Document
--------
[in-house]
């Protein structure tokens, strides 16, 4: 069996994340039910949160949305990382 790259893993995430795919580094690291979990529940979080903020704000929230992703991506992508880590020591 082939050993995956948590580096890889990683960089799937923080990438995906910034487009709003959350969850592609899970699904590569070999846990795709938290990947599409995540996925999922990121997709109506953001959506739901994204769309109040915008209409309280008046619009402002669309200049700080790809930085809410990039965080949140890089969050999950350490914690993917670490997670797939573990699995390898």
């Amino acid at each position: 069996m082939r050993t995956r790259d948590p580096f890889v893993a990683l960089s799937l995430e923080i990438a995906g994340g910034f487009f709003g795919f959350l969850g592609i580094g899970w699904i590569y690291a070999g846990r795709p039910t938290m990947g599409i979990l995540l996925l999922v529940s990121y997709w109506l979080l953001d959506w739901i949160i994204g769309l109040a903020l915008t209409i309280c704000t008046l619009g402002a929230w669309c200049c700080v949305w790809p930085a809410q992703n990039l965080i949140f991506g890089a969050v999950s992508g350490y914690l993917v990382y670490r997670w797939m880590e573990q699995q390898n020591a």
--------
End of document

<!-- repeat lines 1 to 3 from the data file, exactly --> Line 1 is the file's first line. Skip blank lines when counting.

[in-house]
């Protein structure tokens, strides 16, 4: 069996994340039910949160949305990382 790259893993995430795919580094690291979990529940979080903020704000929230992703991506992508880590020591 082939050993995956948590580096890889990683960089799937923080990438995906910034487009709003959350969850592609899970699904590569070999846990795709938290990947599409995540996925999922990121997709109506953001959506739901994204769309109040915008209409309280008046619009402002669309200049700080790809930085809410990039965080949140890089969050999950350490914690993917670490997670797939573990699995390898």
């Amino acid at each position: 069996m082939r050993t995956r790259d948590p580096f890889v893993a990683l960089s799937l995430e923080i990438a995906g994340g910034f487009f709003g795919f959350l969850g592609i580094g899970w699904i590569y690291a070999g846990r795709p039910t938290m990947g599409i979990l995540l996925l999922v529940s990121y997709w109506l979080l953001d959506w739901i949160i994204g769309l109040a903020l915008t209409i309280c704000t008046l619009g402002a929230w669309c200049c700080v949305w790809p930085a809410q992703n990039l965080i949140f991506g890089a969050v999950s992508g350490y914690l993917v990382y670490r997670w797939m880590e573990q699995q390898n020591a």